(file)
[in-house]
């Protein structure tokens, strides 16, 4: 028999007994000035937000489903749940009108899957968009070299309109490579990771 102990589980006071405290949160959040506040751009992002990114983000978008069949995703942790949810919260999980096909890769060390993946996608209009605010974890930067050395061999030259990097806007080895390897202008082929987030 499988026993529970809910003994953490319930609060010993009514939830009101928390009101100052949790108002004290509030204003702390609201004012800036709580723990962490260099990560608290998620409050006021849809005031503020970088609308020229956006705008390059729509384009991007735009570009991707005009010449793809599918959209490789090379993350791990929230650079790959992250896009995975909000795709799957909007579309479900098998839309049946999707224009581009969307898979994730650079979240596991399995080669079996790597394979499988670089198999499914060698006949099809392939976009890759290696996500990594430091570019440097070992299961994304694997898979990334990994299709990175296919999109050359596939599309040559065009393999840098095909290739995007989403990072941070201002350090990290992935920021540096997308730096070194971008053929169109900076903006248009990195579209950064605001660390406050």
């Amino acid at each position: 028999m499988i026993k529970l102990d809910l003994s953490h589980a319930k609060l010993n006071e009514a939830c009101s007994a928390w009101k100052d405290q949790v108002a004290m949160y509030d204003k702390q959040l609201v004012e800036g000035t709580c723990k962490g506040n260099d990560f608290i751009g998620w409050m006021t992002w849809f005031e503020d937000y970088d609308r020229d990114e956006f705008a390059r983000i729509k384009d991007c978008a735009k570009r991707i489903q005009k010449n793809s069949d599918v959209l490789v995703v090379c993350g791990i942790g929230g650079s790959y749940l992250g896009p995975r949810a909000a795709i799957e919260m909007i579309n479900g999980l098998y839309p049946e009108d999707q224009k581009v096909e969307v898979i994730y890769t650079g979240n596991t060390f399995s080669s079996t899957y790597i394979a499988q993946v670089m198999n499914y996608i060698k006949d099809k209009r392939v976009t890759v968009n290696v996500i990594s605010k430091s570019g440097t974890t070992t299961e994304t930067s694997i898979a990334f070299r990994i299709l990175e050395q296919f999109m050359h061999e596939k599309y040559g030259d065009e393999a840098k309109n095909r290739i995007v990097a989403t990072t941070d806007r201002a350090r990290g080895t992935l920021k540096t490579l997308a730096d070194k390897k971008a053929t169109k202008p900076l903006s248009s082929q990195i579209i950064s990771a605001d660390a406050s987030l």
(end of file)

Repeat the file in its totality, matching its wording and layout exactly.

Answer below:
[in-house]
């Protein structure tokens, strides 16, 4: 028999007994000035937000489903749940009108899957968009070299309109490579990771 102990589980006071405290949160959040506040751009992002990114983000978008069949995703942790949810919260999980096909890769060390993946996608209009605010974890930067050395061999030259990097806007080895390897202008082929987030 499988026993529970809910003994953490319930609060010993009514939830009101928390009101100052949790108002004290509030204003702390609201004012800036709580723990962490260099990560608290998620409050006021849809005031503020970088609308020229956006705008390059729509384009991007735009570009991707005009010449793809599918959209490789090379993350791990929230650079790959992250896009995975909000795709799957909007579309479900098998839309049946999707224009581009969307898979994730650079979240596991399995080669079996790597394979499988670089198999499914060698006949099809392939976009890759290696996500990594430091570019440097070992299961994304694997898979990334990994299709990175296919999109050359596939599309040559065009393999840098095909290739995007989403990072941070201002350090990290992935920021540096997308730096070194971008053929169109900076903006248009990195579209950064605001660390406050």
């Amino acid at each position: 028999m499988i026993k529970l102990d809910l003994s953490h589980a319930k609060l010993n006071e009514a939830c009101s007994a928390w009101k100052d405290q949790v108002a004290m949160y509030d204003k702390q959040l609201v004012e800036g000035t709580c723990k962490g506040n260099d990560f608290i751009g998620w409050m006021t992002w849809f005031e503020d937000y970088d609308r020229d990114e956006f705008a390059r983000i729509k384009d991007c978008a735009k570009r991707i489903q005009k010449n793809s069949d599918v959209l490789v995703v090379c993350g791990i942790g929230g650079s790959y749940l992250g896009p995975r949810a909000a795709i799957e919260m909007i579309n479900g999980l098998y839309p049946e009108d999707q224009k581009v096909e969307v898979i994730y890769t650079g979240n596991t060390f399995s080669s079996t899957y790597i394979a499988q993946v670089m198999n499914y996608i060698k006949d099809k209009r392939v976009t890759v968009n290696v996500i990594s605010k430091s570019g440097t974890t070992t299961e994304t930067s694997i898979a990334f070299r990994i299709l990175e050395q296919f999109m050359h061999e596939k599309y040559g030259d065009e393999a840098k309109n095909r290739i995007v990097a989403t990072t941070d806007r201002a350090r990290g080895t992935l920021k540096t490579l997308a730096d070194k390897k971008a053929t169109k202008p900076l903006s248009s082929q990195i579209i950064s990771a605001d660390a406050s987030l």